All told, I’ve been blogging for 18 months, or 566 days, or 13584 hours, or 815040 minutes, or… you get the idea. In any case, that’s roughly 1.3 posts per week — not bad for an amateur!
Popularity-wise, How (Not) To Buy A Hang Drum has been far and away my most read post, with a staggering (for me anyway) 5,919 hits. Not surprisingly, most people find this blog by typing “hang drum” or similar into Google: the above post is actually on the first page of Google’s results for hang drum at the time of this writing.
I received 358 hits in a single day earlier this year, but most days I get a respectable 100-150. Hardly major league (or even Vauxhall Conference for that matter), but not bad for a non-specialist blog from a rank amateur. Of course, it’s not all about the traffic — well, actually, none of it’s about the traffic because I don’t have any ads on here, so I make absolutely no money — it’s all about the love baybee!
So here’s to another 100 posts. Goodness knows what I’ll write about, but lack of a topic or a marketing strategy hasn’t stopped me in the past!
I decided to change my blog’s theme today to the recently released Digg 3 column theme by Small Potato. I’ve wanted a 3-column theme for a while mainly because, under the old 2-column theme, my sidebar went on for miles. I’m still undecided as to whether I’ll keep this new one or have a look around for others, but I thought a fresh look can’t be bad… Right? It looks a bit cluttered at the moment, but maybe I just need to reorganize my sidebars a little bit. I also need to find a new image for the header – I was getting a bit bored of the old head-melt graffiti.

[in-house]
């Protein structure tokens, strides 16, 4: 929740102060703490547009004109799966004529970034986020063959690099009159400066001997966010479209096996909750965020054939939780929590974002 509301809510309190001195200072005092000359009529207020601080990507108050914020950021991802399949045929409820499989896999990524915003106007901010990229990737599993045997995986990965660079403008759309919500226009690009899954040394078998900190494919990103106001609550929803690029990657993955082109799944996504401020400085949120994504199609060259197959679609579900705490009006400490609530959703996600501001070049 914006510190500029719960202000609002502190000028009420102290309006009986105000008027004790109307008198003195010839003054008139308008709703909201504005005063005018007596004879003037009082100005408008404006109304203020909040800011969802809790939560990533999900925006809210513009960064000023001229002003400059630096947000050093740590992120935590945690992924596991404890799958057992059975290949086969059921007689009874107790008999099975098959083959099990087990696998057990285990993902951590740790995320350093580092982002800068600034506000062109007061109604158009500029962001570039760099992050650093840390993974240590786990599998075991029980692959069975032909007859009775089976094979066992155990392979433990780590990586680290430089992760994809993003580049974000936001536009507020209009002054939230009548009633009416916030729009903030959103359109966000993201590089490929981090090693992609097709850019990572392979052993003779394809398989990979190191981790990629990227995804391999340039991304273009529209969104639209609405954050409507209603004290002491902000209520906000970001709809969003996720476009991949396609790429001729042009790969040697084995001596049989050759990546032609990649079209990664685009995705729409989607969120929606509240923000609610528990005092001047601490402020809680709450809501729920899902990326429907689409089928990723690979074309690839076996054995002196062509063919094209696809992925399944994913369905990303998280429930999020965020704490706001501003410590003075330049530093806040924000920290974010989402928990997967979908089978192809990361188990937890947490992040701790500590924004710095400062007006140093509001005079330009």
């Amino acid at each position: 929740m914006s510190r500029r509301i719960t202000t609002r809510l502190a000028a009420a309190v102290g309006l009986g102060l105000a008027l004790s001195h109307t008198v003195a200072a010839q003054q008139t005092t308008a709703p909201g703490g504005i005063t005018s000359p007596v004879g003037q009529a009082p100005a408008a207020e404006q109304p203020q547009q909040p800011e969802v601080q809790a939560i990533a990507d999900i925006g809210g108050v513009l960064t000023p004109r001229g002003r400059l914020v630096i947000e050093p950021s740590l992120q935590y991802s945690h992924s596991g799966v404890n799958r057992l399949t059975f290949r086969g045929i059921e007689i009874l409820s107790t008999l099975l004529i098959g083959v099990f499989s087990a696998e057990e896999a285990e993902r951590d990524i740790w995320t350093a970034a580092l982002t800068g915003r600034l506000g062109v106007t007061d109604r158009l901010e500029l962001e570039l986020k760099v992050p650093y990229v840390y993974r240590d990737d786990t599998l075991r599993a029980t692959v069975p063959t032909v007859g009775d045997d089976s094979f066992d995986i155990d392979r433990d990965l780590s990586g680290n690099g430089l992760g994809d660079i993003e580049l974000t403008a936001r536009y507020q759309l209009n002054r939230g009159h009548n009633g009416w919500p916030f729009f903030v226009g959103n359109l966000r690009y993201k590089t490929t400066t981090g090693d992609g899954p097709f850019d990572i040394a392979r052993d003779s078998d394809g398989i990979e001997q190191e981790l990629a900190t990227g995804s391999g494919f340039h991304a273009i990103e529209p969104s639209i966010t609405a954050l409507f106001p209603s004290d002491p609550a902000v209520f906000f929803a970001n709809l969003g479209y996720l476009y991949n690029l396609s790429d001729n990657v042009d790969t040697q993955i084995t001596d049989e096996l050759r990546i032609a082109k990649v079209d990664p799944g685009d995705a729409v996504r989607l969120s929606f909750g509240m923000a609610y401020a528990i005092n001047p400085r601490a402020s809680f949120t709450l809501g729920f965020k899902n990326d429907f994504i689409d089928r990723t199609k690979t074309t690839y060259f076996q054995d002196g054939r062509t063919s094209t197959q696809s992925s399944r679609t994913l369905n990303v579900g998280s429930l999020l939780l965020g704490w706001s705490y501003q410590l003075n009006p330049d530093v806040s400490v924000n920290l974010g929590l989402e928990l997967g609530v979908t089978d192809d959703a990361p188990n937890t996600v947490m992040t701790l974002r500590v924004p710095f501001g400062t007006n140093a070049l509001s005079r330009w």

In any case, watch this space…
UPDATE: Later that day: Er, yeah, well – I got bored of Digg 3. Basically, it didn’t really fit with the style I was looking for, so I ditched it in favour of this one: Cutline by Chris Pearson. Despite the fact that it’s back to two columns, I think it’s a lot neater and less cluttered. I’m keeping it… For now…
I only found out about this half an hour ago, via this excellent post from Read/WriteWeb, so I’ve had limited opportunity to roadtest it. My first impression, as a dedicated Bloglines user for over a year, is that it’s definitely a step in the right direction. Finally, Bloglines is on an equal footing — in terms of looks and overall presentation — with popular alternatives like Google Reader and My Yahoo.
The first thing you’ll notice is the slick new Ajax interface: now you can drag and drop feeds on the fly, without having to enter a separate editing mode. The major innovation, though, must be the new start page. This brings Bloglines into line with most other modern web-based aggregators. Now you can drag your favourite feeds onto your home page and see all the top headlines in one place before you dip into individual feeds.
There are also a couple of different viewing modes: Quick View displays just the headlines for a given feed, while 3-Pane View splits the reading pane in two and puts headlines in the top pane and the full story below.
Since this is a beta, several features are lacking at present, such as options to save posts and clip to a blog — something which I use extensively on vanilla Bloglines. However, these are all scheduled for future releases, along with options to share posts (in true social bookmarking style) and greater power for users to personalize their feeds.